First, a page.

A few months back, I set up a tour of Bill's Bee Ranch for my dining group and finally, the day arrived. Our education started as soon as we stepped onto the property of Bill's Bee Ranch. The first thing we learned from Beekeeper, William "Bill" Lewis" was that almost all the honey that he sells at various farmer's markets all over Los Angeles is homemade. Literally!
Bill's Bee Ranch, located in the Angeles National Forest, is the home of Bill and his family and they share it with the hundreds of bees he keeps in crated hives. Bill takes working from home very seriously. Most of the honey produced from his bees come from the nectar of flowers, plants and trees that are growing in the general vicinity. Another thing to note is that no pesticides or fertilizers are applied in the bees' gathering area, which makes for pure, raw and natural honey. Also onsite are the equipment he needs to extract and manufacture his artisanal honey products.
After that little intro, we were able to view a working hide from an enclosed glass stand. It was really interesting to be almost nose to nose, at least from behind the glass, to all the bee activity happening in front of our eyes. As we watched the bees hard at work, Bill gave us more bee facts like the following.
The Cells Know: While the cells in the hive do contain the honey, they are also where the Queen Bee lays her eggs. The way the cells are capped determine what kind of bee will be born. These coverings or "cappings" over the larvae are porous so that developing larva and baby bees can breath. It is made of a combination of beeswax and gummy resins that bees gathering from bees. Cells with flat cappings contain worker bees. Cells that protrude and look more bullet shaped will be drones. Cells that hang from the bottom of the frames or between honeycombs and look like peanut shells will be Queens. Cells filled with honey are capped with beeswax and are non-porous like sealing it in a jar.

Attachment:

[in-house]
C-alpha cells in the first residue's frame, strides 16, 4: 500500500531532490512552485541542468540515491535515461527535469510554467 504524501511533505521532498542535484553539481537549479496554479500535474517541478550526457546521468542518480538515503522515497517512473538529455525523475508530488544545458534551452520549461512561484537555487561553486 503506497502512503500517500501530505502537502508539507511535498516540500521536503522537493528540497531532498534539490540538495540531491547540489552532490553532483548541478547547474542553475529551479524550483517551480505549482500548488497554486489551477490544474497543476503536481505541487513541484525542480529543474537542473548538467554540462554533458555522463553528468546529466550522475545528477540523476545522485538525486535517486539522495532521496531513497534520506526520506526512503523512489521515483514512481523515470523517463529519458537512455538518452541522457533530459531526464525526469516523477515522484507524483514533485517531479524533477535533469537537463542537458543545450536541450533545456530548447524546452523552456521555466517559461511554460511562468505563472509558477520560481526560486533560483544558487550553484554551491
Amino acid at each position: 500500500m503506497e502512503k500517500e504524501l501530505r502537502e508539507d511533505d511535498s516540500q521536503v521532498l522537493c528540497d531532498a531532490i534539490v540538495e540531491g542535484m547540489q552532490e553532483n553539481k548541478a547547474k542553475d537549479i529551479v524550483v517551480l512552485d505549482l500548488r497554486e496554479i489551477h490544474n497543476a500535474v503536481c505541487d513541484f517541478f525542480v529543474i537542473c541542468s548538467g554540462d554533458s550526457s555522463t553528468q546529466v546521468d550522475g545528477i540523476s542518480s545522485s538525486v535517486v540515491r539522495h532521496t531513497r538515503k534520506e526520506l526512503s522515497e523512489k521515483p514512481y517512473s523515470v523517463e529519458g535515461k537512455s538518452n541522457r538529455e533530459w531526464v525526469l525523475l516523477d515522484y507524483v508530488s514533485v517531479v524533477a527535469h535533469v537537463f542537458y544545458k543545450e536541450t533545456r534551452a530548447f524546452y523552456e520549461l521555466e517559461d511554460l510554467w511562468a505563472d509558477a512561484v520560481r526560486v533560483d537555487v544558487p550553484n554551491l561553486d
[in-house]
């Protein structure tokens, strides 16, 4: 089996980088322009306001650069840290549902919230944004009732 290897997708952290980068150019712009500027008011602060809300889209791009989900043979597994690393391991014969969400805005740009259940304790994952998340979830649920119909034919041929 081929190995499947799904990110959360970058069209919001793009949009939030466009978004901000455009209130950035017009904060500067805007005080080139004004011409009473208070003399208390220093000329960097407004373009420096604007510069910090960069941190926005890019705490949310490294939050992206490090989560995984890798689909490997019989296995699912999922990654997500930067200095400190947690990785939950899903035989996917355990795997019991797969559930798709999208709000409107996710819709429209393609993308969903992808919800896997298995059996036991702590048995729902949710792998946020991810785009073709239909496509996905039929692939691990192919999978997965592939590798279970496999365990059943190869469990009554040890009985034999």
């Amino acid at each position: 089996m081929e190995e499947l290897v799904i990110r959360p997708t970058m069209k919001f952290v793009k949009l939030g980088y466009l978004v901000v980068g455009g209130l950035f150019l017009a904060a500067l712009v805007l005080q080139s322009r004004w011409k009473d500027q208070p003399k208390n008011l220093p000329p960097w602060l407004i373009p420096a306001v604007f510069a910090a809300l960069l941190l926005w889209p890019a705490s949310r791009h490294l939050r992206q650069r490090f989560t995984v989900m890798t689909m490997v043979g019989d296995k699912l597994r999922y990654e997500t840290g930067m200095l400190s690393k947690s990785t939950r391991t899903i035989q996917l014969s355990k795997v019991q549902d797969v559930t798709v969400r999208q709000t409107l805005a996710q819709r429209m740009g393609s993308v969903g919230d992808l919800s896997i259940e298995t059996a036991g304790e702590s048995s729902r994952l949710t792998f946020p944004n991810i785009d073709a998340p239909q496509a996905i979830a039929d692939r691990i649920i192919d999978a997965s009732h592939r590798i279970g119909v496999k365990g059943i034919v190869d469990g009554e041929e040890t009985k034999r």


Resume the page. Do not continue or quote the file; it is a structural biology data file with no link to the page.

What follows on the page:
Only the Best for Royalty: While all baby bees are fed a little bit of royal jelly, the baby bees destined to be Queens are fed exclusively royal jelly. Royal jelly is a secretion from the hypopharyngnel glands in the heads of the younger worker bees. Worker bees on the other hand are transitioned primarily from a combination of pollen and honey.
Longer Lives the Queen: Queens can live from 3 to 5 years. They are most productive in terms of egg laying their first couple of years. Worker bees live between 6 weeks and 6 months. When they are flying a lot gathering nectar, their wings wear out quickly and then they'll only live 6 weeks. During the winter months, they spend more time in the hive, so will live closer to 6 months. The drones' soul purpose in life is to mate with a queen, if they are lucky, and then they die. Otherwise, they are pushed out of the hive by their sisters to starve to death in the winter.
The Life of the Queen: While queens live longer than the rest of colony, eventually, their time is up. There are instances where both mother and daughter queen bees are laying eggs side by side; however, since younger queens are more productive, worker bees will eventually stop feeding the dowager queen bee and the new queen bee will take over. If two virgin queens hatch at the same time, they will fight to the death. En garde! Also, the 1st new queen bee to hatch will seek out other unhatched queens and kill them by stinging them through their queen cells. Sisterhood doesn't count for much in bee world.